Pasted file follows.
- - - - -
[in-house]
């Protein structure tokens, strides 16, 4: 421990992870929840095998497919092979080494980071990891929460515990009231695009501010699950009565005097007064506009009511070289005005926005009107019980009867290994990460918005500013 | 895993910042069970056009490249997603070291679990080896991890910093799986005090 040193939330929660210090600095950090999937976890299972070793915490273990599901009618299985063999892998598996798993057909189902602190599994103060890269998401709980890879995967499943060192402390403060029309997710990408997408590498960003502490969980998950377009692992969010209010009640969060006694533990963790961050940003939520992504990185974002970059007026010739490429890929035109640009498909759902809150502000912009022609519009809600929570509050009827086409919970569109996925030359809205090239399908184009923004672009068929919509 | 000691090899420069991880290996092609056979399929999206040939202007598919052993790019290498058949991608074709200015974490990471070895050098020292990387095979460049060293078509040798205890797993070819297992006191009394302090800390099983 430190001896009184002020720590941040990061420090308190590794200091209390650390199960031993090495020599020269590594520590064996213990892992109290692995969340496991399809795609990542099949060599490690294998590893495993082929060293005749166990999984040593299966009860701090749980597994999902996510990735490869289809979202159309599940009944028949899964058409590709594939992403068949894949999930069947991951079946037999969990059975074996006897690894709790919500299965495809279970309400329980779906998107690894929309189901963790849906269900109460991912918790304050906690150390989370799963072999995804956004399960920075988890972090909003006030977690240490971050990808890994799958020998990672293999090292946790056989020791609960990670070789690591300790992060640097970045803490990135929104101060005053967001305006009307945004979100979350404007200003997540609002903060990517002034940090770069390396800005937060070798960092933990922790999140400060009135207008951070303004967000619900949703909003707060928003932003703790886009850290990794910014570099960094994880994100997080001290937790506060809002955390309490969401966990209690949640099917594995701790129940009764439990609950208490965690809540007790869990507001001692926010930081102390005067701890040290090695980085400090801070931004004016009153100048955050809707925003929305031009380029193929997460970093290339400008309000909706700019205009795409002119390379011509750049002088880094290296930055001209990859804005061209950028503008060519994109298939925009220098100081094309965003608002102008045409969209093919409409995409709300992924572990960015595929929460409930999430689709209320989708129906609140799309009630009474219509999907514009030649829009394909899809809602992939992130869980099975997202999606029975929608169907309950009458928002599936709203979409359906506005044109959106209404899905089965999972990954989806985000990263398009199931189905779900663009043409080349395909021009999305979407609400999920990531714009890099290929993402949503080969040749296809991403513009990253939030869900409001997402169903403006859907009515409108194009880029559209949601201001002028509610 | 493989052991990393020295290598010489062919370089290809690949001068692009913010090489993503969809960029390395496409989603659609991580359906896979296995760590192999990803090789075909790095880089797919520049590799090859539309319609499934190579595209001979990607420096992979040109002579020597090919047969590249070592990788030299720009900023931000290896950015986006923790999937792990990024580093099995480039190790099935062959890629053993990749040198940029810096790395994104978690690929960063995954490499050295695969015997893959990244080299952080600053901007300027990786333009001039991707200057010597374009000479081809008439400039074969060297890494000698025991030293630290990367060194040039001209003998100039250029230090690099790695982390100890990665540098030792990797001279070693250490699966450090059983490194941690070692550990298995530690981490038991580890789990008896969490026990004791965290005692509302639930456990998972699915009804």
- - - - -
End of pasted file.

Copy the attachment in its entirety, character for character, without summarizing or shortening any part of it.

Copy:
[in-house]
């Protein structure tokens, strides 16, 4: 421990992870929840095998497919092979080494980071990891929460515990009231695009501010699950009565005097007064506009009511070289005005926005009107019980009867290994990460918005500013 | 895993910042069970056009490249997603070291679990080896991890910093799986005090 040193939330929660210090600095950090999937976890299972070793915490273990599901009618299985063999892998598996798993057909189902602190599994103060890269998401709980890879995967499943060192402390403060029309997710990408997408590498960003502490969980998950377009692992969010209010009640969060006694533990963790961050940003939520992504990185974002970059007026010739490429890929035109640009498909759902809150502000912009022609519009809600929570509050009827086409919970569109996925030359809205090239399908184009923004672009068929919509 | 000691090899420069991880290996092609056979399929999206040939202007598919052993790019290498058949991608074709200015974490990471070895050098020292990387095979460049060293078509040798205890797993070819297992006191009394302090800390099983 430190001896009184002020720590941040990061420090308190590794200091209390650390199960031993090495020599020269590594520590064996213990892992109290692995969340496991399809795609990542099949060599490690294998590893495993082929060293005749166990999984040593299966009860701090749980597994999902996510990735490869289809979202159309599940009944028949899964058409590709594939992403068949894949999930069947991951079946037999969990059975074996006897690894709790919500299965495809279970309400329980779906998107690894929309189901963790849906269900109460991912918790304050906690150390989370799963072999995804956004399960920075988890972090909003006030977690240490971050990808890994799958020998990672293999090292946790056989020791609960990670070789690591300790992060640097970045803490990135929104101060005053967001305006009307945004979100979350404007200003997540609002903060990517002034940090770069390396800005937060070798960092933990922790999140400060009135207008951070303004967000619900949703909003707060928003932003703790886009850290990794910014570099960094994880994100997080001290937790506060809002955390309490969401966990209690949640099917594995701790129940009764439990609950208490965690809540007790869990507001001692926010930081102390005067701890040290090695980085400090801070931004004016009153100048955050809707925003929305031009380029193929997460970093290339400008309000909706700019205009795409002119390379011509750049002088880094290296930055001209990859804005061209950028503008060519994109298939925009220098100081094309965003608002102008045409969209093919409409995409709300992924572990960015595929929460409930999430689709209320989708129906609140799309009630009474219509999907514009030649829009394909899809809602992939992130869980099975997202999606029975929608169907309950009458928002599936709203979409359906506005044109959106209404899905089965999972990954989806985000990263398009199931189905779900663009043409080349395909021009999305979407609400999920990531714009890099290929993402949503080969040749296809991403513009990253939030869900409001997402169903403006859907009515409108194009880029559209949601201001002028509610 | 493989052991990393020295290598010489062919370089290809690949001068692009913010090489993503969809960029390395496409989603659609991580359906896979296995760590192999990803090789075909790095880089797919520049590799090859539309319609499934190579595209001979990607420096992979040109002579020597090919047969590249070592990788030299720009900023931000290896950015986006923790999937792990990024580093099995480039190790099935062959890629053993990749040198940029810096790395994104978690690929960063995954490499050295695969015997893959990244080299952080600053901007300027990786333009001039991707200057010597374009000479081809008439400039074969060297890494000698025991030293630290990367060194040039001209003998100039250029230090690099790695982390100890990665540098030792990797001279070693250490699966450090059983490194941690070692550990298995530690981490038991580890789990008896969490026990004791965290005692509302639930456990998972699915009804």